How to be Injured
Unless you’ve been blessed with incredible genetic stock and impeccable running form, if you do any running beyond a couple miles here or there, you’re going to get injured. As a runner who ended my college career because of injury have since had several nagging injuries, I thought I’d guest post on how to get injured. I blog over at Twin Cities Runner and have enjoyed reading The Runner’s Plate ever since I found out about it.
A little background: Michelle and I go way back. We were both counselors at Camp Omega in 2002. We also both met our spouses at Camp Omega. I had the fortune of being part of the program staff when her future husband first started at Camp Omega. I recall at least one trip to the ER with Craig who was, if I recall, prone to different kinds of injuries.
Injuries are a part of most runners’ lives. You try to avoid them by increasing your mileage slowly, doing exercises for your core muscles, taking supplements, and cross training. Even with all your carefully constructed strengthening regiments, your impeccable nutrition program, and thorough dynamic (never static) stretching routine, you still get injured.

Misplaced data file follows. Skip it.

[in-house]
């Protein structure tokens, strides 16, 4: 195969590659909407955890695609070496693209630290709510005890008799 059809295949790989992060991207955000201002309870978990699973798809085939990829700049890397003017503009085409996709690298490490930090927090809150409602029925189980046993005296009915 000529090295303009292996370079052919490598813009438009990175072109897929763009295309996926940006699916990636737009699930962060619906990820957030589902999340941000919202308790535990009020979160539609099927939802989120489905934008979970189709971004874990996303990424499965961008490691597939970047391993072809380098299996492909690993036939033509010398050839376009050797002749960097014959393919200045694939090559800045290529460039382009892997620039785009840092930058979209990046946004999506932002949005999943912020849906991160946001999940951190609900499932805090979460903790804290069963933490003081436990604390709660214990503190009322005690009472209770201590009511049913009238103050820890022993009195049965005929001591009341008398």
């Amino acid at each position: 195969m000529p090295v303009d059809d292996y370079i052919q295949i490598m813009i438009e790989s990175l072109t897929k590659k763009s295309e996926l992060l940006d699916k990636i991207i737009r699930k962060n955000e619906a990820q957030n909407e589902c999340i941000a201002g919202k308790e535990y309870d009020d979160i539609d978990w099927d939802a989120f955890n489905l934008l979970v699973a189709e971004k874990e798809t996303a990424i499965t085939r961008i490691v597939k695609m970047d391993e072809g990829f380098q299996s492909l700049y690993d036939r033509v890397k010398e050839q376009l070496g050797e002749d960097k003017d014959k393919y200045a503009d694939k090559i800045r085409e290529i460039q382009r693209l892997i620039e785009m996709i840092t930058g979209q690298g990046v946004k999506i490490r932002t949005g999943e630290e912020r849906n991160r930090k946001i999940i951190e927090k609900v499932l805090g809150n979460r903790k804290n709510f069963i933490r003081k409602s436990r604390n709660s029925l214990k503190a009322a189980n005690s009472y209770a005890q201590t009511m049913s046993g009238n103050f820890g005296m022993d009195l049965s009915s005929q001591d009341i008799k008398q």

But maybe you’re different. Maybe you haven’t been injured yet and you feel inadequate as a runner. While all your running friends are talking about their ITBS, PTT, torn hamstrings, and black toenails, you’ve got nothing to contribute.
Don’t worry; there’s lots of ways to get yourself injured. Trust me—it’s easy.
Start out by following the 10% rule—increase your mileage by no more than 10% each week, cutting back mileage every third or fourth week. Pay no attention to the fact that there’s no research to back this approach. Do this indefinitely, preferably until you’re up around 150 miles a week.
If the 10% rule isn’t quick enough for you, try jumping up to your peak mileage from a couple of years ago after a long layoff. Sure you only ran 12 miles last week but you peaked at 60 miles for your last marathon so go ahead and start your next training plan at 55 miles.
Pay no attention to your core muscles other than noticing that they’re there. What are you planning on running with anyway, your legs or your abdominal muscles? Also be sure not to overdo it on fruits and vegetables. If the furnace is hot enough it’ll burn anything.
If something hurts during a run just go ahead and ignore it. Don’t ice it, don’t adjust your training plan, don’t foam roll it, and don’t stretch or strengthen it. If it hurts too much to ignore anymore congratulations! You’re injured. Now you just need a fancy name for your injury. Don’t settle for something generic like “runner’s knee.” Don’t, however, waste your money by going to some fancy doctor, physical therapist, or chiropractor. A simple Google search will do and before you know it you’ll have a torn meniscus or some other equally awesome-sounding injury.
So there you go; if you haven’t got that first red badge of running now you know how it’s done.